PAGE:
The next day I was feeling tons better and even attended a Super Bowl party with our youth group. Ya’ll, Lady Gaga killed that halftime show! I took our son home for bedtime. Shortly after, I had some light cramps and some spotting. I thought I had just over done it, so I knocked back a Gatorade and laid down. I let Jason know what was going on, but I thought things were fine. About an hour later, the cramping was still around, coming and going. We thought it would be best to go get checked out, better to be safe than end up with a possible emergency being 20 minutes away from the hospital. I was trying to stay calm and positive, but on the drive there the cramping became more frequent and I started to get scared. We got to the Er and by then they had started to wrap around my back. It was a busy night (about 12am) so we had to wait in the lobby for an available room. As we sat, the cramps became stronger and closer together. Jason notified the staff at the desk, still nothing available. I gave up on denial and began to time what I admitted were contractions. 2-3 minutes apart, having to breathe through each one. I was losing our baby. I was losing our baby in a lobby full of random people. I remember looking at Jason as tears filled my eyes and said, “these are definitely contractions.” Again, notified staff at the desk, still nothing available. So, I prayed as we waited. A few minutes later we were finally called back. As the nurse handed me my gown to change, I felt the worst possible thing and lost any control I had over myself. A gush, my water had broken. She rushed out of the room to grab a doctor. I didn’t want to change out of my clothes. Maybe if I didn’t see it, it wasn’t actually happening. But it was, it really was. God bless my husband. He was able to keep it together enough to help me and be my support in that moment.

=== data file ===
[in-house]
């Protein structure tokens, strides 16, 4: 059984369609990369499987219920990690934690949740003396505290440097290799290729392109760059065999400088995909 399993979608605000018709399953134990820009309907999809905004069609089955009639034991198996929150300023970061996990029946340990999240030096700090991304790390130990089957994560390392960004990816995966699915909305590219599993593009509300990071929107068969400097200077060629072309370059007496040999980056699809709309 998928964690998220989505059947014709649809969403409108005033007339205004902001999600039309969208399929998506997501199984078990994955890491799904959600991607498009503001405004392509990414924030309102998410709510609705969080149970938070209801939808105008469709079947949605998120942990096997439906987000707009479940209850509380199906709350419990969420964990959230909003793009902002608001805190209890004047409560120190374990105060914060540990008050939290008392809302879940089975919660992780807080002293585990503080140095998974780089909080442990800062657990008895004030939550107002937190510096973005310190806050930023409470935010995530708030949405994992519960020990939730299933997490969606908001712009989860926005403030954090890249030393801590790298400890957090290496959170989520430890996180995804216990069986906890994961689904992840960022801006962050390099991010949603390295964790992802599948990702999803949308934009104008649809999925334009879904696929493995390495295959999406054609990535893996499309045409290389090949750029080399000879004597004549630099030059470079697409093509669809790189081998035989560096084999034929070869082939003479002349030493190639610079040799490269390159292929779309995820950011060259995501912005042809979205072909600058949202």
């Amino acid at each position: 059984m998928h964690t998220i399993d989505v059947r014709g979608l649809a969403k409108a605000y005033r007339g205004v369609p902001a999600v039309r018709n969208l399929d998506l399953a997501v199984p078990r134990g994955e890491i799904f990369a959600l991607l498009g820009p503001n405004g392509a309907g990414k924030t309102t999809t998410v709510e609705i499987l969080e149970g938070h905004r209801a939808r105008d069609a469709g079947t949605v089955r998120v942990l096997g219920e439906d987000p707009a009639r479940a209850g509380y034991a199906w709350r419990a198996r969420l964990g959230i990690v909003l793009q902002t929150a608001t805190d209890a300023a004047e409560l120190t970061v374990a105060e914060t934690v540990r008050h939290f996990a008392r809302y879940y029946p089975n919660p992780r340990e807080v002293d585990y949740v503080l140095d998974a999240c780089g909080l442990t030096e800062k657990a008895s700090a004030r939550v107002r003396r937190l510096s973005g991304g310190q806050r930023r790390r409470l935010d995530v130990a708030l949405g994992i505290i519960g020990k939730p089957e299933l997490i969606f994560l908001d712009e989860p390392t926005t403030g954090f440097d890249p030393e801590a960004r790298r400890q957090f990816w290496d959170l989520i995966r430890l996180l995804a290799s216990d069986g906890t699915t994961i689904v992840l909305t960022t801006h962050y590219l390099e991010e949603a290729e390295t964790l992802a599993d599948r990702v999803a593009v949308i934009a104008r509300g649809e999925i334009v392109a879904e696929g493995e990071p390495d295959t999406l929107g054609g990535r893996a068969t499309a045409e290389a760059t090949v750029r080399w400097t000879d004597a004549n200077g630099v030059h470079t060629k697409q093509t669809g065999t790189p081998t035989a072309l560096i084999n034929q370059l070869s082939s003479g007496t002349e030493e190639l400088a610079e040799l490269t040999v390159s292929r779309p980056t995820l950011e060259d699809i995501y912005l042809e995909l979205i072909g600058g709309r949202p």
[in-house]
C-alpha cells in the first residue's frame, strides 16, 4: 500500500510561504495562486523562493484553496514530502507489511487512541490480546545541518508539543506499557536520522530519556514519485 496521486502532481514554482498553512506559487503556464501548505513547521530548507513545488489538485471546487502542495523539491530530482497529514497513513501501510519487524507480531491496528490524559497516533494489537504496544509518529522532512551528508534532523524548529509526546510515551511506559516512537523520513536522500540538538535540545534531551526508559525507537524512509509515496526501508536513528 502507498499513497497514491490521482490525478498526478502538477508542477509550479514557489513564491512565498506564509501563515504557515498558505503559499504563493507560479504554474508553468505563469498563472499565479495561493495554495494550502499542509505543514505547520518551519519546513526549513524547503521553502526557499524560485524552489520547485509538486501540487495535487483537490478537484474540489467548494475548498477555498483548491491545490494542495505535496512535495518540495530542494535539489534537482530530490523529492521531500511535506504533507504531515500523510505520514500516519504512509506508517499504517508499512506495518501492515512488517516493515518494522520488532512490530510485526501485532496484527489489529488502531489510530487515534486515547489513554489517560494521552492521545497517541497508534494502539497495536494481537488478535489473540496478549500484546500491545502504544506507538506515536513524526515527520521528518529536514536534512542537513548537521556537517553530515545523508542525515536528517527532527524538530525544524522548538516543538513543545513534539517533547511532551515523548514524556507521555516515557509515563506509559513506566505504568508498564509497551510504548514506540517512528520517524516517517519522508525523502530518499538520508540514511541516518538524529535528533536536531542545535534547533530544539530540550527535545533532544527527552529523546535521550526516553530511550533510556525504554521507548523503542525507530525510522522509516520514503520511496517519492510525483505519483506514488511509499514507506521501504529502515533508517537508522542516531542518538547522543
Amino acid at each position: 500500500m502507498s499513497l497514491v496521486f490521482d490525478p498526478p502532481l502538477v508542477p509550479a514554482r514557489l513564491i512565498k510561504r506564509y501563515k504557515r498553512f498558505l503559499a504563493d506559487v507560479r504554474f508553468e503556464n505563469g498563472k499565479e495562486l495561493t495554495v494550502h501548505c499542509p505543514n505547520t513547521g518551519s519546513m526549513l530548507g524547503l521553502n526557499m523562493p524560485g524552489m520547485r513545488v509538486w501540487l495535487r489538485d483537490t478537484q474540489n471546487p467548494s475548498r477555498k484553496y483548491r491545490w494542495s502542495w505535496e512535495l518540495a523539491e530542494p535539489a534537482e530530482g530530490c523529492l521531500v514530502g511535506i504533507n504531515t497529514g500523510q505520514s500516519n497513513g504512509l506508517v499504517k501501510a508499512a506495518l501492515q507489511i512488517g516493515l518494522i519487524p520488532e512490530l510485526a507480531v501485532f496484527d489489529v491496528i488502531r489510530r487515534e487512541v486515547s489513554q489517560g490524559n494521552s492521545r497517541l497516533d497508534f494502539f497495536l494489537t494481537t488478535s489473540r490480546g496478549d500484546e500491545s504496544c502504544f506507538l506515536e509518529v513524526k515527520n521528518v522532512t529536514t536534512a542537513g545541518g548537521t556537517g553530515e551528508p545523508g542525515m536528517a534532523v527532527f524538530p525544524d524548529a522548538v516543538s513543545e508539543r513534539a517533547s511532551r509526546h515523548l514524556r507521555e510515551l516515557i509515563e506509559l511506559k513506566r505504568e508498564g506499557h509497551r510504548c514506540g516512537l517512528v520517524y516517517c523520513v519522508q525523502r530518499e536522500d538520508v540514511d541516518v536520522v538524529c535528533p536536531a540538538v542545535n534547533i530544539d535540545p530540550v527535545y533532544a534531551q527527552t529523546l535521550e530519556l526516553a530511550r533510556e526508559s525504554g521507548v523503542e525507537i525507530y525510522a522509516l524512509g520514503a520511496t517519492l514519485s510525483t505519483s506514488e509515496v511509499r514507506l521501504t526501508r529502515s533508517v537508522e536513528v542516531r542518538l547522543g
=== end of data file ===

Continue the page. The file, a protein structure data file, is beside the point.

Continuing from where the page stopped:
As the doctor finished up the exam, I heard the words I knew were coming but was hoping that maybe it was all a mistake. I’m so sorry, here’s your baby. At about 1am I delivered our second son. As I was handed a tiny baby so carefully wrapped in a washcloth, it all felt so surreal. He was so small and fragile, hadn’t developed any facial features to look like either one of us, but we loved that baby with every part of our being. All we could do is hold on and cry. If there were any silver lining in this moment it was the words “it does look like your baby passed away some time ago.” Somewhere between the perfect 12-week appointment and that moment something went horribly wrong. I was mildly relieved to know that I wasn’t in preterm labor and there was nothing that I could have done differently for this not to have happened.